james richärd, aia principal

 

kelly bauer, fiida principal

kbauer@richard-bauer.com

 

stephen kennedy, aia ncarb principal

skennedy@richard-bauer.com

 

1545 west thomas road
phoenix, arizona 85015
p 602 264 1955
f 602 264 9234

 

natural sciences building, scottsdale community college

Scottsdale Community College, Scottsdale, AZ

Maricopa County Community College District, Scottsdale Community College

46,000 sf / 14.2M / Completed May 2009

The building consolidates all the laboratories for the campus, including Basic and Advanced Biology, Basic and Organic chemistry, specialized instrumentation, Anatomy, Physics, Geology and Astronomy, as well as chemistry storage and receiving, Chemistry and Biology Preparation.

 

concept

The simple form of the building is a foil for the rich landscape into which it is set, basic masonry volumes are collected by a anodized aluminum rain screen, creating walkways and folding down over the laboratories, the skin is patterned by alternating colors and window openings, recalling the patterning of the basket weaving pattern of the local Indian community.

The building is designed as a series of simple lab pavilions organized around a series of interconnecting courtyards. Each of the internal courts and the four corners of the building are active demonstration areas, including exemplars of geographic formations, flora and fauna and use of water relative to each of the distinct biomes in the Sonoran southwest. Shaded exterior walks thread through the sequence of courtyards minimizing the dependency on interior circulation. The surrounding landscape and hardscape is a continuation of the learning environment, each courtyard and perimeter zone around the building is a demonstration biozome specific to regions within the Sonoran Desert.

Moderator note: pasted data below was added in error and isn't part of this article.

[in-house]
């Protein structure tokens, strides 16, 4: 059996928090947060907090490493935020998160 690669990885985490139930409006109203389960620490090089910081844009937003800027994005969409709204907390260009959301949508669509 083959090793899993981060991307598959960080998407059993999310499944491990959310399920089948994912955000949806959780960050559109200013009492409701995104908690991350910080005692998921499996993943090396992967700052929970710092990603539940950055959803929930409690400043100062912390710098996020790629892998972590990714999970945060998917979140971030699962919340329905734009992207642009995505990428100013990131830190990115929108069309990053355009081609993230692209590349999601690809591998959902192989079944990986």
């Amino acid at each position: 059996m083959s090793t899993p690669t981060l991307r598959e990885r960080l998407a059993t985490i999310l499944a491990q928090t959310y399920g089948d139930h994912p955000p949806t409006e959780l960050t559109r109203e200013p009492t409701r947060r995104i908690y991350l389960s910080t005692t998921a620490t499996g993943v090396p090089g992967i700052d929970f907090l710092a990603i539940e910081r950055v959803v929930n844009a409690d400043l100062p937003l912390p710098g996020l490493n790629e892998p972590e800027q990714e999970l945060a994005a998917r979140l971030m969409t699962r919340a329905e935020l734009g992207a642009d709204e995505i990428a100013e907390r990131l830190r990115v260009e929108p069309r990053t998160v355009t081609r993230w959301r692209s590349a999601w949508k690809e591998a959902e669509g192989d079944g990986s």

The building integrates the exterior areas into the daily activities of the building user, passing through the varied biomes during the course of activities. The inclusion of the courts allows for the interjection of natural daylight and view, and the use of clerestory lighting augments daylight into the lab environment. The building is rendered in a simple series of masonry volumes connected by a series of covered walkways. These forms fold down over the ends of the lab volumes forming a protective sun/rain screen. This layering provides shade for the exterior wall, and allows for a unification of the varied openings in the exterior walls and shading for the exterior windows. Exposed concrete block will be stained a neutral color to work with the varied tones of the metal panels.

A key goal of the building is to be illustrative of sustainable design. The building orientation is such that the long north/south exposures control the total solar impact on the building; this is further augmented with the sun/rain screen which creates thermal shading for the exterior of the lab and office blocks. Window openings are minimized on the east and west, and insulated polycarbonate is used where light is desired but heat gain could be an issue. Natural daylighting and borrowed light is used in the office and interaction areas. The use and integration of landscape as a natural shading component, as well as the use of exterior circulation to laboratory classrooms, mitigates the need for additional air-conditioned space.


Photography: Mark Boisclair